Health claims trump ethics with UK consumers
22 February 2011
Thirty percent more UK shoppers look for health claims than ethical ones; ‘Free range’ is twice as looked for as Fairtrade; However, almost 90 percent recognise the Fairtrade logo.
According to food and drink research specialists, MMR Research Worldwide, when UK consumers shop for food, there is a clear hierarchy of appealing product claims. First, they seek products that promise to benefit themselves, then animal welfare and their local area, and then those that address the plights of the rest of the world. As the Fairtrade movement seeks to raise awareness of its efforts to tackle poverty and empower producers in developing countries (Fairtrade Fortnight: 28th February – 13th March, 2011) MMR’s consumer trend-tracking survey reveals that the number of grocery shoppers looking for Fairtrade products fell in January to its lowest level – 17 percent – since the company started asking the question (September 2008).
The research showed that ‘healthy’ is by far the most looked for product claim, by 51 percent of people, followed by ‘low or no fat.’ ‘Free range’ was the most sought after ethical product claim sharing, perhaps surprisingly, third place in the overall ranking alongside ‘low or no saturated fat’, ‘natural, and ‘no or low sugar’. There was some positive news for the Fairtrade brand though: 90 percent of British consumers recognise the Fairtrade logo. However, ranking 23rd (just above ‘added Omega 3’) out of 34 product claims presented, Fairtrade is not a significant purchase driver.
“The food and drink buying behaviour of the British public has been fairly consistent over the past few years in terms of ‘looked for’ product claims,” says Mat Lintern of MMR Research Worldwide. “Consumers look after their own needs first, followed by animal welfare issues and regional concerns such as the need to support local producers. Product claims which address ethical issues facing people in faraway places drive product choice for only a minority of consumers.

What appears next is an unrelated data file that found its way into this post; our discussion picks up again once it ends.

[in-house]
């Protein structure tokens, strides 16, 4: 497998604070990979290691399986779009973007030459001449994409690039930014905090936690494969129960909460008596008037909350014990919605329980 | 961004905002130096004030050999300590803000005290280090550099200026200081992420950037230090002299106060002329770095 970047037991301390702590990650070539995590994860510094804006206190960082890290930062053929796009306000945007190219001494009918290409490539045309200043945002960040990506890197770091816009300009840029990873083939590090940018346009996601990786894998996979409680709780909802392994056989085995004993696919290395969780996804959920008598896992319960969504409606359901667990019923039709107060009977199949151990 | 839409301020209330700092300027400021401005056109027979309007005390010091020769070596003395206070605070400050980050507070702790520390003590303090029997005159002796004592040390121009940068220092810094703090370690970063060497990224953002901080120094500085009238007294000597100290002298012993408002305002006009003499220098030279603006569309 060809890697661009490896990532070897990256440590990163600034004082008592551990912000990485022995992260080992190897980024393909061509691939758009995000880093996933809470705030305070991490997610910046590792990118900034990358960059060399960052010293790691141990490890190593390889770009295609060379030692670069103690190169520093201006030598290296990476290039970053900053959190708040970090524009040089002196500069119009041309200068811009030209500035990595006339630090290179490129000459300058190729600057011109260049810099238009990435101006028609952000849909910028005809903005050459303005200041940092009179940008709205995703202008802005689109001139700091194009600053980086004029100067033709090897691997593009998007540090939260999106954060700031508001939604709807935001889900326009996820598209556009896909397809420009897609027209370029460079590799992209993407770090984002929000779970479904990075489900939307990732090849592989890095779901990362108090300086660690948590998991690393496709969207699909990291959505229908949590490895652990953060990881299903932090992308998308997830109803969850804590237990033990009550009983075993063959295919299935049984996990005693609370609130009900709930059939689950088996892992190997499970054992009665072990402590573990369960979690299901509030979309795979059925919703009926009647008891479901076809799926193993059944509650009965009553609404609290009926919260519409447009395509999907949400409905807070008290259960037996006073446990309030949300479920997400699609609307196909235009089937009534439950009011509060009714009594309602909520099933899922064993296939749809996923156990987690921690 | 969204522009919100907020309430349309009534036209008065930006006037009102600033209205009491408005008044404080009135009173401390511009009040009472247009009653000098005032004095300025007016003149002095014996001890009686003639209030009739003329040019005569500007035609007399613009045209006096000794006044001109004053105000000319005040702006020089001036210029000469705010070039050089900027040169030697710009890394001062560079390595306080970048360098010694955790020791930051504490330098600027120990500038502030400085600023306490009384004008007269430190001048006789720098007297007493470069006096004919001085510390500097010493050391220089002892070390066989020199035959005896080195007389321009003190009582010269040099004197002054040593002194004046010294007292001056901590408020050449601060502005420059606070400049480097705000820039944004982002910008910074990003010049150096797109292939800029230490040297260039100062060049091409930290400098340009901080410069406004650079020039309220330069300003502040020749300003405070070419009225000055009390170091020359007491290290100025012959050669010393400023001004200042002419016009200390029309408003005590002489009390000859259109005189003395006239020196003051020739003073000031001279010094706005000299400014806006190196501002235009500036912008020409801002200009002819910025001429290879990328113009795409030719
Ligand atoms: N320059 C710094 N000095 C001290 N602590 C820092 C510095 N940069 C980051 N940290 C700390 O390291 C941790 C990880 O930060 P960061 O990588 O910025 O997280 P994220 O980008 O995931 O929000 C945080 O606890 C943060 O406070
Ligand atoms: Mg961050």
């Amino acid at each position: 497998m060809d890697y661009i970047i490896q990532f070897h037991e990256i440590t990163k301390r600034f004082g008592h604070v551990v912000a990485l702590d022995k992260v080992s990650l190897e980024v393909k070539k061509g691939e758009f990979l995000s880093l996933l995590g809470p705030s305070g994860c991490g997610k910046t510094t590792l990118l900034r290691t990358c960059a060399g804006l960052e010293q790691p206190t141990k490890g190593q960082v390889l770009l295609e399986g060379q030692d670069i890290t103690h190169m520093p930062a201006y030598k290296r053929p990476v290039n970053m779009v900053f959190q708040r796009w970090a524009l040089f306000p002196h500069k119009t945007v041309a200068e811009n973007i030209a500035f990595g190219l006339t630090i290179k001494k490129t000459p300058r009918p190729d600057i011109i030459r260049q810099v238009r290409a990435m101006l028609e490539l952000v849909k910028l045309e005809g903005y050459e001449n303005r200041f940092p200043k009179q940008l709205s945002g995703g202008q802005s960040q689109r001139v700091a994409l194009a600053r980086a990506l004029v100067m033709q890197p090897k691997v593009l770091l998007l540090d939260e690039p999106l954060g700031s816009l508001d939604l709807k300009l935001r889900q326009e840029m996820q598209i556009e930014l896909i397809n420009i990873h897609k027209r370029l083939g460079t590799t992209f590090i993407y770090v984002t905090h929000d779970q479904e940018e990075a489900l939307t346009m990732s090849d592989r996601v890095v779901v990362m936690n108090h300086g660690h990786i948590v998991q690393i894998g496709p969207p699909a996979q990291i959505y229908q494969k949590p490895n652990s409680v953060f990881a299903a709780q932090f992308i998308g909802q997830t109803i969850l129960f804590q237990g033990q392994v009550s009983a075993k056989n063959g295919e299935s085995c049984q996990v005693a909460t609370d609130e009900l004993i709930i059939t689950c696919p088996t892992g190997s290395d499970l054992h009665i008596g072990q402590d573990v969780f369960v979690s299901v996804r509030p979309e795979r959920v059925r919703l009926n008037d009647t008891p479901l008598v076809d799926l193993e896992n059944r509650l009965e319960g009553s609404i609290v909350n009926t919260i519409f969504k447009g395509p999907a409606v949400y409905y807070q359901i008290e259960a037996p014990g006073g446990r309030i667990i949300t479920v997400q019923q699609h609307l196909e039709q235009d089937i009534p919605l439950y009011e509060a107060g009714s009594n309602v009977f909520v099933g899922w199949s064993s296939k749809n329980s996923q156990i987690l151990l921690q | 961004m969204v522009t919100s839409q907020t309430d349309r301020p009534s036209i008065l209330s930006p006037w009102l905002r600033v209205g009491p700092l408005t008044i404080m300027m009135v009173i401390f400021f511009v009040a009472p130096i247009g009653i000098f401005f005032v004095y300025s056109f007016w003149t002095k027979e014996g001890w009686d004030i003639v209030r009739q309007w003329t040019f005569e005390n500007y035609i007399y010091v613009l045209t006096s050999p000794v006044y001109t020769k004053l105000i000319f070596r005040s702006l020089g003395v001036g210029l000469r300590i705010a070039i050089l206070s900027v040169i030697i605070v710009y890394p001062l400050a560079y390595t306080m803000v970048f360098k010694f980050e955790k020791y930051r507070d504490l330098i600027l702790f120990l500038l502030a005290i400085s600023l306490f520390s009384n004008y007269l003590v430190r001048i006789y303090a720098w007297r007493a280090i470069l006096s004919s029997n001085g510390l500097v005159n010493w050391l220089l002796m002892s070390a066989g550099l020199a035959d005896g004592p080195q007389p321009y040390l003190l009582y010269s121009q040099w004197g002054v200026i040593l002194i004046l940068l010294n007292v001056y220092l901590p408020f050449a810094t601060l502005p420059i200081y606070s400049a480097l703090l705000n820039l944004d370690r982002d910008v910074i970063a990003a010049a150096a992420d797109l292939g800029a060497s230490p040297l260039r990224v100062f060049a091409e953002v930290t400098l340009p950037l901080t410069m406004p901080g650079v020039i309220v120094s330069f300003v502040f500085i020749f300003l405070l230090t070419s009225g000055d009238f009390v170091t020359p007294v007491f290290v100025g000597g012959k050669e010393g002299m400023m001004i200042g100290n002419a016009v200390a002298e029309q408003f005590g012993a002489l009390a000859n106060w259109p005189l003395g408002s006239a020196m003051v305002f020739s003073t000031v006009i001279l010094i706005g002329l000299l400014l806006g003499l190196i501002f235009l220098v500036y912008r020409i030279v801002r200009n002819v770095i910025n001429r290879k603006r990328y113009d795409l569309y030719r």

“Particularly in times of economic hardship, we believe ethical and provenance claims are simply too far outside shoppers’ personal universe to warrant too much focus for the majority of brands.”
The most “looked for” product claims from UK consumers.
Free range 34%
Recyclable packaging 23%
Locally produced 25%
Animal welfare 22%
Sustainable production 11%
Low food miles 9%
Carbon neutral 5%
Low / no fat 38%
Low / no saturated fat 34%
Low / no sugar 34%
Low / no salt 33%
Low calorie 32%
Free from artificial colours and flavours 31%
Free from artificial preservatives 27%
Less than 5% fat 27%
A good source of vitamins 26%
High in fibre 25%
Low in cholesterol 22%
High in vitamins and minerals 21%
Free from trans fatty acids 19%
High in protein 18%
Added Omega 3 15%
Pesticide free 13%
High in calcium 12%
Helps good bacteria in your gut 11%
Contains antioxidants 10%
Is a superfood 8%
“However, despite the fact that Fairtrade is not a major purchase driver, food and drink manufacturers see the importance of Fairtrade certification for their corporate reputation,” continues Lintern. “In categories such as coffee, tea and increasingly chocolate, it has become a hygiene factor.”
This research is compiled by the MMR Pulse programme, a food and drink trend-tracking information resource. A number of the UK’s major food and drinks manufacturers subscribe to the annual programme which includes bi-monthly quantitative studies of 1,000 UK shoppers.
About MMR Research Worldwide
MMR Research Worldwide is a leading research partner for food, drink and personal care companies with offices in the UK and the USA. With profound expertise in sensory research, product testing, NPD and emotion-based research, MMR Research Worldwide provides innovative, creative and scientifically robust research and is a trusted advisor on all product, brand and packaging strategy decisions. As part of the MMR Group, the company’s clients have access to a variety of unique research assets including Brandphonics® -- a new emotion-based approach to identify what influences consumer choice – an in-house sensory facility and MMR Pulse, a food and drink trend-tracking information resource. The MMR Group is a privately-owned research company employing in excess of 100 people. Founded in 1989 by Professor David Thomson, the Group is headquartered in Oxfordshire, UK and has a rapidly growing business unit in New York, US. www.mmr-research.com